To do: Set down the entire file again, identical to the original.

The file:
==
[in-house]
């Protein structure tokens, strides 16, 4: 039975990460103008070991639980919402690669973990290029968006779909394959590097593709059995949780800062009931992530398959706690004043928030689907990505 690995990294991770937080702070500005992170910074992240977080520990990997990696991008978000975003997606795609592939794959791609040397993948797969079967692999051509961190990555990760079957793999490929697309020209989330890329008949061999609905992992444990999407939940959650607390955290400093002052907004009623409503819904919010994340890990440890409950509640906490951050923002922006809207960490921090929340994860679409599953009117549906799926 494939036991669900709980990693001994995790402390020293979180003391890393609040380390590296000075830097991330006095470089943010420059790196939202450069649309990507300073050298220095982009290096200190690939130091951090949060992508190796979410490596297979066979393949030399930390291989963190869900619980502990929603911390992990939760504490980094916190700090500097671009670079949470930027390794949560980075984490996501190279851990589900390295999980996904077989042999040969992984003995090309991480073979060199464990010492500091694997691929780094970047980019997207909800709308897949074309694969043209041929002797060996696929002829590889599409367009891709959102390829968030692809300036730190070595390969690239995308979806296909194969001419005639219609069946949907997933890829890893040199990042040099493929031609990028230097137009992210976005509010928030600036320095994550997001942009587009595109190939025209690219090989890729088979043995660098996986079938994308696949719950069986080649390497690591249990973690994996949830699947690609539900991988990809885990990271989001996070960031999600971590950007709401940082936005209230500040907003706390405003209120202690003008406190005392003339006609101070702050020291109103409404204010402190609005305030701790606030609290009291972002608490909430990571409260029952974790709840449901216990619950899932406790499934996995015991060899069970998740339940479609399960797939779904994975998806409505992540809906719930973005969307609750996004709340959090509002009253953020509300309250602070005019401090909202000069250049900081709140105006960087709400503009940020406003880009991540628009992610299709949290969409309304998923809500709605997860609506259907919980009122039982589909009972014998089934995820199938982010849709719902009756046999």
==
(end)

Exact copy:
[in-house]
């Protein structure tokens, strides 16, 4: 039975990460103008070991639980919402690669973990290029968006779909394959590097593709059995949780800062009931992530398959706690004043928030689907990505 690995990294991770937080702070500005992170910074992240977080520990990997990696991008978000975003997606795609592939794959791609040397993948797969079967692999051509961190990555990760079957793999490929697309020209989330890329008949061999609905992992444990999407939940959650607390955290400093002052907004009623409503819904919010994340890990440890409950509640906490951050923002922006809207960490921090929340994860679409599953009117549906799926 494939036991669900709980990693001994995790402390020293979180003391890393609040380390590296000075830097991330006095470089943010420059790196939202450069649309990507300073050298220095982009290096200190690939130091951090949060992508190796979410490596297979066979393949030399930390291989963190869900619980502990929603911390992990939760504490980094916190700090500097671009670079949470930027390794949560980075984490996501190279851990589900390295999980996904077989042999040969992984003995090309991480073979060199464990010492500091694997691929780094970047980019997207909800709308897949074309694969043209041929002797060996696929002829590889599409367009891709959102390829968030692809300036730190070595390969690239995308979806296909194969001419005639219609069946949907997933890829890893040199990042040099493929031609990028230097137009992210976005509010928030600036320095994550997001942009587009595109190939025209690219090989890729088979043995660098996986079938994308696949719950069986080649390497690591249990973690994996949830699947690609539900991988990809885990990271989001996070960031999600971590950007709401940082936005209230500040907003706390405003209120202690003008406190005392003339006609101070702050020291109103409404204010402190609005305030701790606030609290009291972002608490909430990571409260029952974790709840449901216990619950899932406790499934996995015991060899069970998740339940479609399960797939779904994975998806409505992540809906719930973005969307609750996004709340959090509002009253953020509300309250602070005019401090909202000069250049900081709140105006960087709400503009940020406003880009991540628009992610299709949290969409309304998923809500709605997860609506259907919980009122039982589909009972014998089934995820199938982010849709719902009756046999």